# Reading group: ePrints: A Real-Time and Scalable System for Fair Apportionment and Tracking of Personal Energy Footprints in Commercial Buildings (BuildSys’17)\n\nPresented by Dimitrije Panic on 27/1/2023 at 11:00. Attending this presentation is mandatory for the master students.

Paper: https://dl.acm.org/doi/pdf/10.1145/3137133.3137150

Full post: https://www.inf.telecom-sudparis.eu/pds/seminars_cpt/reading-group-29/

## Abstract
We propose a system that tracks each occupant’s personal share of energy use, or “energy footprint”, inside commercial building environments, and provides insights to occupants on the real-time energy impact of their actions. We propose a new space-centric policy for fair apportionment of energy in shared environments and demonstrate a method for automatically determining space-centric energy zones. We design and implement ePrints – a system for tracking personalized energy usage in real-time. ePrints supports different apportionment policies, with µs-level footprint computation time and graceful scaling with size of building, frequency of energy updates, and rate of occupant location changes. Finally, we present applications enabled by our system, such as mobile and wearable applications to provide users timely feedback on the energy impacts of their actions, as well as applications to provide energy saving suggestions and inform building-level policies.

# Reading group: Corey: An Operating System for Many Cores (OSDI’08)\n\nPresented by Aleksandar Maksimovic on 27/1/2023 at 11:30. Attending this presentation is mandatory for the master students.

Paper: https://www.usenix.org/legacy/event/osdi08/tech/full_papers/boyd-wickizer/boyd_wickizer.pdf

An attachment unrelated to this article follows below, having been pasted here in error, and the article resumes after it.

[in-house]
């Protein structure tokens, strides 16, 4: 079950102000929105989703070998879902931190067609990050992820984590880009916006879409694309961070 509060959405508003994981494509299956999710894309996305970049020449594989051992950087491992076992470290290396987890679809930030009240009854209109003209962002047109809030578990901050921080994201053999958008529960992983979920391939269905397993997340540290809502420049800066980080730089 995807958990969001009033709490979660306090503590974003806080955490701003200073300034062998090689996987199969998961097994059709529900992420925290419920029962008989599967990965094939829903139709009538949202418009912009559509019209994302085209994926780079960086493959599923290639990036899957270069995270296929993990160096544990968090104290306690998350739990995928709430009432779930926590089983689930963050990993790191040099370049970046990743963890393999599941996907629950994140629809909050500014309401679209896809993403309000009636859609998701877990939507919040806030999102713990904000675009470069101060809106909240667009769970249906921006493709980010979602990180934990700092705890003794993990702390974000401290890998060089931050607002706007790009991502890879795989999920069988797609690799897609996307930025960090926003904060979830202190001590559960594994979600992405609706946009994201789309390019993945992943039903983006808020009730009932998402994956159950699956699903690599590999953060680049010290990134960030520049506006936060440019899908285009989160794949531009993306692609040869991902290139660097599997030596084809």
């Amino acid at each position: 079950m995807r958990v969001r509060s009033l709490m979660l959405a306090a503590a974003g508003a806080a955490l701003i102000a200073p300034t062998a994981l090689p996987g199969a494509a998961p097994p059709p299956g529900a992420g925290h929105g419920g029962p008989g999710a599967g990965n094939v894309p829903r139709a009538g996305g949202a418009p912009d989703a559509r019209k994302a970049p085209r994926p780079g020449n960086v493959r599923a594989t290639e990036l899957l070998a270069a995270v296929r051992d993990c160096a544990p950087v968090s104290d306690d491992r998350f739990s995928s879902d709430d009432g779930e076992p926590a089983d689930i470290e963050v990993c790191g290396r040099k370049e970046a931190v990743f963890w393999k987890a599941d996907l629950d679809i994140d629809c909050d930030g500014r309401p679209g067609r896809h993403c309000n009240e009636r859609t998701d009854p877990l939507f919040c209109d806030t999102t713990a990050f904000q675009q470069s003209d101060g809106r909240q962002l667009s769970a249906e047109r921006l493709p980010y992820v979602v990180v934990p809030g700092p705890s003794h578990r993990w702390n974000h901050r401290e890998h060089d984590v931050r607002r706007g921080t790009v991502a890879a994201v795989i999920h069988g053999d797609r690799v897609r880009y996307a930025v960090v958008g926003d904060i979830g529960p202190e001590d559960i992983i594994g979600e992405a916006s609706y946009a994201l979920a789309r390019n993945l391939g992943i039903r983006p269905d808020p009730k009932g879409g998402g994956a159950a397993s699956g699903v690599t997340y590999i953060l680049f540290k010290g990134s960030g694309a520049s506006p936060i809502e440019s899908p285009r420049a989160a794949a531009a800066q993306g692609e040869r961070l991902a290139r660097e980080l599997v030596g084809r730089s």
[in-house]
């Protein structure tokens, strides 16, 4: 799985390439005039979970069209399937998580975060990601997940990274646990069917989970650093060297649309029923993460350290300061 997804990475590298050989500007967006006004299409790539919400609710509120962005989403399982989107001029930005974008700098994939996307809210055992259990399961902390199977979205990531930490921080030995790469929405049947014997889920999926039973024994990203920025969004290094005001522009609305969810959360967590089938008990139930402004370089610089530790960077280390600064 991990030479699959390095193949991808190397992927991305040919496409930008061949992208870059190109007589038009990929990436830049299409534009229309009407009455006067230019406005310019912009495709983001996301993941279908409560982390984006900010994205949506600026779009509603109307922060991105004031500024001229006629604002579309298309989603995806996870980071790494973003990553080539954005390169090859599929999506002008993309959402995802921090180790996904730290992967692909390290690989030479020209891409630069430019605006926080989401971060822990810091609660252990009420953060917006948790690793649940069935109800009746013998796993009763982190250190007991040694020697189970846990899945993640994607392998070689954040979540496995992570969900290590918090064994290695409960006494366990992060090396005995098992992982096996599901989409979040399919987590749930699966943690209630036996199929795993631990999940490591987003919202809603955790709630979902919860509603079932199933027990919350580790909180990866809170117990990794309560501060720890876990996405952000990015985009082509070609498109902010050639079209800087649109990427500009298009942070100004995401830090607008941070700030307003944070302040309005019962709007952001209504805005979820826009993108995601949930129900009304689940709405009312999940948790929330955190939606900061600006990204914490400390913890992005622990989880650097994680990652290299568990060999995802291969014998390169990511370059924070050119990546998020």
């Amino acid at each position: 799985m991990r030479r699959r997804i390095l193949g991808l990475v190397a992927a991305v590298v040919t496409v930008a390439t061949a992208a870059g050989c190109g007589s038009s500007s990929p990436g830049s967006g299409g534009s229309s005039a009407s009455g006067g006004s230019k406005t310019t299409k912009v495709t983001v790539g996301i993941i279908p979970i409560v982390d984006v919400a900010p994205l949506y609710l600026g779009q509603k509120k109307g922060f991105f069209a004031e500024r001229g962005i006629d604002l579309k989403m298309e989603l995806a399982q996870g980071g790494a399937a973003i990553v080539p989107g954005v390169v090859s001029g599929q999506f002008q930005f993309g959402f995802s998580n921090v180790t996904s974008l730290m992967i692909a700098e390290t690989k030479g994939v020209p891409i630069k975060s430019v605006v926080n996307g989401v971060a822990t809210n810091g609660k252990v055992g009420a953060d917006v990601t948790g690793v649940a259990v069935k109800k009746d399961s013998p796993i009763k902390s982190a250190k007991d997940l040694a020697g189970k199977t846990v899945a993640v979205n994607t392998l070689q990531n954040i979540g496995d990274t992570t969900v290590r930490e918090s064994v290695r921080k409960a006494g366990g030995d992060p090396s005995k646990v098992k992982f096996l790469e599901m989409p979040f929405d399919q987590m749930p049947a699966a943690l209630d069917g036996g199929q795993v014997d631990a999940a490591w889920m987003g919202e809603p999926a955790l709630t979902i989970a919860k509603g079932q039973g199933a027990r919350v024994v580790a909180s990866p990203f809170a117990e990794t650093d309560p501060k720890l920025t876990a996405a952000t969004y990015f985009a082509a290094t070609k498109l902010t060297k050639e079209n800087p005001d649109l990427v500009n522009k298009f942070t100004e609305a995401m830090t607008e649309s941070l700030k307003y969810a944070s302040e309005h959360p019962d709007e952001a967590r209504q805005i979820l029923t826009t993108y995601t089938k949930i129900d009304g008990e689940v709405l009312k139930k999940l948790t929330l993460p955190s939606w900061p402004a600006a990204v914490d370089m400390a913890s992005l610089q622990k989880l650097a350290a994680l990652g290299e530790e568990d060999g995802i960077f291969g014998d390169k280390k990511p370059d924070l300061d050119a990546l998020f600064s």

Full post: https://www.inf.telecom-sudparis.eu/pds/seminars_cpt/reading-group-25/

## Abstract
Multiprocessor application performance can be limited by the operating system when the application uses the operating system frequently and the operating system services use data structures shared and modified by multiple processing cores. If the application does not need the sharing, then the operating system will become an unnecessary bottleneck to the application’s performance. This paper argues that applications should control sharing: the kernel should arrange each data structure so that only a single processor need update it, unless directed otherwise by the application. Guided by this design principle, this paper proposes three operating system abstractions (address ranges, kernel cores, and shares) that allow applications to control inter-core sharing and to take advantage of the likely abundance of cores by dedicating cores to specific operating system functions. Measurements of microbenchmarks on the Corey prototype operating system, which embodies the new abstractions, show how control over sharing can improve performance. Application benchmarks, using MapReduce and a Web server, show that the improvements can be significant for overall performance: MapReduce on Corey performs 25% faster than on Linux when using 16 cores. Hardware event counters confirm that these improvements are due to avoiding operations that are expensive on multicore machines.